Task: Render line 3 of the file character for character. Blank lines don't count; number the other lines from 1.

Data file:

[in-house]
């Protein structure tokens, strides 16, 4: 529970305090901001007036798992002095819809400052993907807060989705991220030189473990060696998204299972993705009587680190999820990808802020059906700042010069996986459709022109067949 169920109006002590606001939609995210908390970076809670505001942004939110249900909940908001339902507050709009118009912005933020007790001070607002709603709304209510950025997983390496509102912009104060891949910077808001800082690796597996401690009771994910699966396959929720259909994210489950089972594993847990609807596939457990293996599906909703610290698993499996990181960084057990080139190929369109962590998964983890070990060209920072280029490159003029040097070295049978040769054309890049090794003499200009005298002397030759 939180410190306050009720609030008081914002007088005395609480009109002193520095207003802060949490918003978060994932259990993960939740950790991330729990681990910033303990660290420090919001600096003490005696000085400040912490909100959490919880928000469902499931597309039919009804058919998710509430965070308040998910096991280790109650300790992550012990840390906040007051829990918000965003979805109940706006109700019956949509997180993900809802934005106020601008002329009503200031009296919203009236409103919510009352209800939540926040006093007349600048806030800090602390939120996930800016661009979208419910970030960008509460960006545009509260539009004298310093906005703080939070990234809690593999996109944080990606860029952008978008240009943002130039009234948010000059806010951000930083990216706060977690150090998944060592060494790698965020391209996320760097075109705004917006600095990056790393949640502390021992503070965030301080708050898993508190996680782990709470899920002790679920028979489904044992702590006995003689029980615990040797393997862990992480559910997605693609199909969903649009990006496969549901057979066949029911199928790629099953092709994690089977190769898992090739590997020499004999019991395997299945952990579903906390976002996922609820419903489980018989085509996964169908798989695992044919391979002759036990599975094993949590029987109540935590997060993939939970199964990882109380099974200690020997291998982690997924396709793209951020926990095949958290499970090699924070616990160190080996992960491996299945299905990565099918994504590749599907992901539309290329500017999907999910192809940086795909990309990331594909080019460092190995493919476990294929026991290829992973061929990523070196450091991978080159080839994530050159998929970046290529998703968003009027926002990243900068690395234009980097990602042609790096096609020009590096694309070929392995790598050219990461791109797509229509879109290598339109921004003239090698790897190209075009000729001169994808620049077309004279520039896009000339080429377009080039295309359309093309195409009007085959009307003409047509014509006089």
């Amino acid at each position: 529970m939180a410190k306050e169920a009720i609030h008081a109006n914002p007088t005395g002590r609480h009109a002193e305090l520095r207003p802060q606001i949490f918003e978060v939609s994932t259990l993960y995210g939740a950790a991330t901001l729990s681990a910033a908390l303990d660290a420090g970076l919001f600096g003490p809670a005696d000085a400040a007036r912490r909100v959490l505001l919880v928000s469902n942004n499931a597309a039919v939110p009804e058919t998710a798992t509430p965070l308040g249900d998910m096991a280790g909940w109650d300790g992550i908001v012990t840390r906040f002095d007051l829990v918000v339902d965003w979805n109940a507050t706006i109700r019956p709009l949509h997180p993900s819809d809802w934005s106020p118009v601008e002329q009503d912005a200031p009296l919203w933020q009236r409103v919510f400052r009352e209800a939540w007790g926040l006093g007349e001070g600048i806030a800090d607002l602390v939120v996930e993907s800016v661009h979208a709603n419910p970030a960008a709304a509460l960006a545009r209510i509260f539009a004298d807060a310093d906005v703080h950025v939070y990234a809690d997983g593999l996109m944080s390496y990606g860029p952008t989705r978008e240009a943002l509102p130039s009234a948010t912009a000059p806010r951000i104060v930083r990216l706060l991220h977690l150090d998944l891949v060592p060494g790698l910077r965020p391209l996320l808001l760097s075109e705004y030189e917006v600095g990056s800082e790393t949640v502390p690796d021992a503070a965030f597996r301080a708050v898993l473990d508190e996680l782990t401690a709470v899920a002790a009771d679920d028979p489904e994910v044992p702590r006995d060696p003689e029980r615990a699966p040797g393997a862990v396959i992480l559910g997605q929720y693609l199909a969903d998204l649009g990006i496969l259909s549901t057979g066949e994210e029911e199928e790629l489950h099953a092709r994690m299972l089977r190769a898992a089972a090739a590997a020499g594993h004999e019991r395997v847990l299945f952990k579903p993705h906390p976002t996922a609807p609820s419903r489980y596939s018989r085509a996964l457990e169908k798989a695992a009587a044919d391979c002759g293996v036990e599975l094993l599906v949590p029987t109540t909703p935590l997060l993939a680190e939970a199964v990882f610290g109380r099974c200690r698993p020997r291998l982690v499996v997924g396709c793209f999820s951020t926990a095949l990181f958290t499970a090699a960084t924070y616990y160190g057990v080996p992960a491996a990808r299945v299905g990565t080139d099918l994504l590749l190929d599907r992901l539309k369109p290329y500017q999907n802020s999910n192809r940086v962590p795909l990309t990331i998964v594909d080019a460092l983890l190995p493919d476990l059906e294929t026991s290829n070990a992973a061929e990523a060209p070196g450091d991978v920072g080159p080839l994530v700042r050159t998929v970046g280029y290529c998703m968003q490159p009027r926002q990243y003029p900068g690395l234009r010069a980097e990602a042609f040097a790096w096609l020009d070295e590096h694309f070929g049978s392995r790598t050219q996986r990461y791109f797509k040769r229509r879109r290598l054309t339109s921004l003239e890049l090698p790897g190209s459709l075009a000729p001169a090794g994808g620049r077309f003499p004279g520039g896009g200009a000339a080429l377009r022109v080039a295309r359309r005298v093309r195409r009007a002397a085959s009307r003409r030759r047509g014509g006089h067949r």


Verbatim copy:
């Amino acid at each position: 529970m939180a410190k306050e169920a009720i609030h008081a109006n914002p007088t005395g002590r609480h009109a002193e305090l520095r207003p802060q606001i949490f918003e978060v939609s994932t259990l993960y995210g939740a950790a991330t901001l729990s681990a910033a908390l303990d660290a420090g970076l919001f600096g003490p809670a005696d000085a400040a007036r912490r909100v959490l505001l919880v928000s469902n942004n499931a597309a039919v939110p009804e058919t998710a798992t509430p965070l308040g249900d998910m096991a280790g909940w109650d300790g992550i908001v012990t840390r906040f002095d007051l829990v918000v339902d965003w979805n109940a507050t706006i109700r019956p709009l949509h997180p993900s819809d809802w934005s106020p118009v601008e002329q009503d912005a200031p009296l919203w933020q009236r409103v919510f400052r009352e209800a939540w007790g926040l006093g007349e001070g600048i806030a800090d607002l602390v939120v996930e993907s800016v661009h979208a709603n419910p970030a960008a709304a509460l960006a545009r209510i509260f539009a004298d807060a310093d906005v703080h950025v939070y990234a809690d997983g593999l996109m944080s390496y990606g860029p952008t989705r978008e240009a943002l509102p130039s009234a948010t912009a000059p806010r951000i104060v930083r990216l706060l991220h977690l150090d998944l891949v060592p060494g790698l910077r965020p391209l996320l808001l760097s075109e705004y030189e917006v600095g990056s800082e790393t949640v502390p690796d021992a503070a965030f597996r301080a708050v898993l473990d508190e996680l782990t401690a709470v899920a002790a009771d679920d028979p489904e994910v044992p702590r006995d060696p003689e029980r615990a699966p040797g393997a862990v396959i992480l559910g997605q929720y693609l199909a969903d998204l649009g990006i496969l259909s549901t057979g066949e994210e029911e199928e790629l489950h099953a092709r994690m299972l089977r190769a898992a089972a090739a590997a020499g594993h004999e019991r395997v847990l299945f952990k579903p993705h906390p976002t996922a609807p609820s419903r489980y596939s018989r085509a996964l457990e169908k798989a695992a009587a044919d391979c002759g293996v036990e599975l094993l599906v949590p029987t109540t909703p935590l997060l993939a680190e939970a199964v990882f610290g109380r099974c200690r698993p020997r291998l982690v499996v997924g396709c793209f999820s951020t926990a095949l990181f958290t499970a090699a960084t924070y616990y160190g057990v080996p992960a491996a990808r299945v299905g990565t080139d099918l994504l590749l190929d599907r992901l539309k369109p290329y500017q999907n802020s999910n192809r940086v962590p795909l990309t990331i998964v594909d080019a460092l983890l190995p493919d476990l059906e294929t026991s290829n070990a992973a061929e990523a060209p070196g450091d991978v920072g080159p080839l994530v700042r050159t998929v970046g280029y290529c998703m968003q490159p009027r926002q990243y003029p900068g690395l234009r010069a980097e990602a042609f040097a790096w096609l020009d070295e590096h694309f070929g049978s392995r790598t050219q996986r990461y791109f797509k040769r229509r879109r290598l054309t339109s921004l003239e890049l090698p790897g190209s459709l075009a000729p001169a090794g994808g620049r077309f003499p004279g520039g896009g200009a000339a080429l377009r022109v080039a295309r359309r005298v093309r195409r009007a002397a085959s009307r003409r030759r047509g014509g006089h067949r």